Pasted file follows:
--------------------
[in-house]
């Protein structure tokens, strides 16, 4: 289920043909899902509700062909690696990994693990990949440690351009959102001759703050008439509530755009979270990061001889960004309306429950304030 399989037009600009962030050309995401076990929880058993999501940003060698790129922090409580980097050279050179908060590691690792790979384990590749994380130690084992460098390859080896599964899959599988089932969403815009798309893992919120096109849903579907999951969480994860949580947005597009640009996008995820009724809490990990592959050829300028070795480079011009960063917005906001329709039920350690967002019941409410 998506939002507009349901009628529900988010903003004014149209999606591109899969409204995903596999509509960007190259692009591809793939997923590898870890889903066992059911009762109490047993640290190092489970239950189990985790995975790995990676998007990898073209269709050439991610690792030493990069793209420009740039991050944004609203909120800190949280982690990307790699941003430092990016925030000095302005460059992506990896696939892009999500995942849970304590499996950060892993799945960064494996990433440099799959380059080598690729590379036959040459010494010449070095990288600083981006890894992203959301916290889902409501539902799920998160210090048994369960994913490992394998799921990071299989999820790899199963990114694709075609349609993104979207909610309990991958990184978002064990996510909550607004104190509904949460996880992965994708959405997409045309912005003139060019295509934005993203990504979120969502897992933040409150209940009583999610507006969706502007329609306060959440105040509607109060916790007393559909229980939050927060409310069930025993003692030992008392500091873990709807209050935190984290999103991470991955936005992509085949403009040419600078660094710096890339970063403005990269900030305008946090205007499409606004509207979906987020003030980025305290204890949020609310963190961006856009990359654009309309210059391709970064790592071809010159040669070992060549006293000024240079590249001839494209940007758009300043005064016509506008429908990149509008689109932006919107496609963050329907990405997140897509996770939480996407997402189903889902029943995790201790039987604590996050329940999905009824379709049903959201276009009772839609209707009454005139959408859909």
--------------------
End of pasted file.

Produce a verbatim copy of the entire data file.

[in-house]
């Protein structure tokens, strides 16, 4: 289920043909899902509700062909690696990994693990990949440690351009959102001759703050008439509530755009979270990061001889960004309306429950304030 399989037009600009962030050309995401076990929880058993999501940003060698790129922090409580980097050279050179908060590691690792790979384990590749994380130690084992460098390859080896599964899959599988089932969403815009798309893992919120096109849903579907999951969480994860949580947005597009640009996008995820009724809490990990592959050829300028070795480079011009960063917005906001329709039920350690967002019941409410 998506939002507009349901009628529900988010903003004014149209999606591109899969409204995903596999509509960007190259692009591809793939997923590898870890889903066992059911009762109490047993640290190092489970239950189990985790995975790995990676998007990898073209269709050439991610690792030493990069793209420009740039991050944004609203909120800190949280982690990307790699941003430092990016925030000095302005460059992506990896696939892009999500995942849970304590499996950060892993799945960064494996990433440099799959380059080598690729590379036959040459010494010449070095990288600083981006890894992203959301916290889902409501539902799920998160210090048994369960994913490992394998799921990071299989999820790899199963990114694709075609349609993104979207909610309990991958990184978002064990996510909550607004104190509904949460996880992965994708959405997409045309912005003139060019295509934005993203990504979120969502897992933040409150209940009583999610507006969706502007329609306060959440105040509607109060916790007393559909229980939050927060409310069930025993003692030992008392500091873990709807209050935190984290999103991470991955936005992509085949403009040419600078660094710096890339970063403005990269900030305008946090205007499409606004509207979906987020003030980025305290204890949020609310963190961006856009990359654009309309210059391709970064790592071809010159040669070992060549006293000024240079590249001839494209940007758009300043005064016509506008429908990149509008689109932006919107496609963050329907990405997140897509996770939480996407997402189903889902029943995790201790039987604590996050329940999905009824379709049903959201276009009772839609209707009454005139959408859909």